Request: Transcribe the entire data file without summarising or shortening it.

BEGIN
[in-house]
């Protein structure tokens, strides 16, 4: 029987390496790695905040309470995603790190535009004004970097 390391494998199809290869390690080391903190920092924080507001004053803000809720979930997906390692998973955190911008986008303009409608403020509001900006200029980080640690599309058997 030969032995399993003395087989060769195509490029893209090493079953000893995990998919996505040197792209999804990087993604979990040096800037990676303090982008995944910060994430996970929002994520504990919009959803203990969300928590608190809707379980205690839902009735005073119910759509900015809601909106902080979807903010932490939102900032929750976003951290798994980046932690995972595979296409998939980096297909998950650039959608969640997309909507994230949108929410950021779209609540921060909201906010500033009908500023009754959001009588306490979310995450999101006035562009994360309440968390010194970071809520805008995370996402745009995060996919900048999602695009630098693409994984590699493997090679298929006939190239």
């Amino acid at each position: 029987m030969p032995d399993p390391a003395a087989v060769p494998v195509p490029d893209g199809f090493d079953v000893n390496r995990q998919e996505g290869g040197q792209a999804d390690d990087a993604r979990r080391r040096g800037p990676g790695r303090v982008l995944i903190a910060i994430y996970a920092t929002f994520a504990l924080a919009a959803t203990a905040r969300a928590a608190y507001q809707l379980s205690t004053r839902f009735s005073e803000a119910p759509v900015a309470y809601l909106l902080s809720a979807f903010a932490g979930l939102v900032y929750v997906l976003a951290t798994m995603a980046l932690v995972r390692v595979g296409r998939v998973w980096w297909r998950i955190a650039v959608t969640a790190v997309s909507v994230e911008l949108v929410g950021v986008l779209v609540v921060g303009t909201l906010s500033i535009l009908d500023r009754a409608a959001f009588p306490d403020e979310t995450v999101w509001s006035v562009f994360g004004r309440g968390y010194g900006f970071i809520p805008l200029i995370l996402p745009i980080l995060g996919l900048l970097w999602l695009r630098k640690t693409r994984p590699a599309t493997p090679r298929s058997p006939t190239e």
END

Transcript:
[in-house]
């Protein structure tokens, strides 16, 4: 029987390496790695905040309470995603790190535009004004970097 390391494998199809290869390690080391903190920092924080507001004053803000809720979930997906390692998973955190911008986008303009409608403020509001900006200029980080640690599309058997 030969032995399993003395087989060769195509490029893209090493079953000893995990998919996505040197792209999804990087993604979990040096800037990676303090982008995944910060994430996970929002994520504990919009959803203990969300928590608190809707379980205690839902009735005073119910759509900015809601909106902080979807903010932490939102900032929750976003951290798994980046932690995972595979296409998939980096297909998950650039959608969640997309909507994230949108929410950021779209609540921060909201906010500033009908500023009754959001009588306490979310995450999101006035562009994360309440968390010194970071809520805008995370996402745009995060996919900048999602695009630098693409994984590699493997090679298929006939190239």
């Amino acid at each position: 029987m030969p032995d399993p390391a003395a087989v060769p494998v195509p490029d893209g199809f090493d079953v000893n390496r995990q998919e996505g290869g040197q792209a999804d390690d990087a993604r979990r080391r040096g800037p990676g790695r303090v982008l995944i903190a910060i994430y996970a920092t929002f994520a504990l924080a919009a959803t203990a905040r969300a928590a608190y507001q809707l379980s205690t004053r839902f009735s005073e803000a119910p759509v900015a309470y809601l909106l902080s809720a979807f903010a932490g979930l939102v900032y929750v997906l976003a951290t798994m995603a980046l932690v995972r390692v595979g296409r998939v998973w980096w297909r998950i955190a650039v959608t969640a790190v997309s909507v994230e911008l949108v929410g950021v986008l779209v609540v921060g303009t909201l906010s500033i535009l009908d500023r009754a409608a959001f009588p306490d403020e979310t995450v999101w509001s006035v562009f994360g004004r309440g968390y010194g900006f970071i809520p805008l200029i995370l996402p745009i980080l995060g996919l900048l970097w999602l695009r630098k640690t693409r994984p590699a599309t493997p090679r298929s058997p006939t190239e």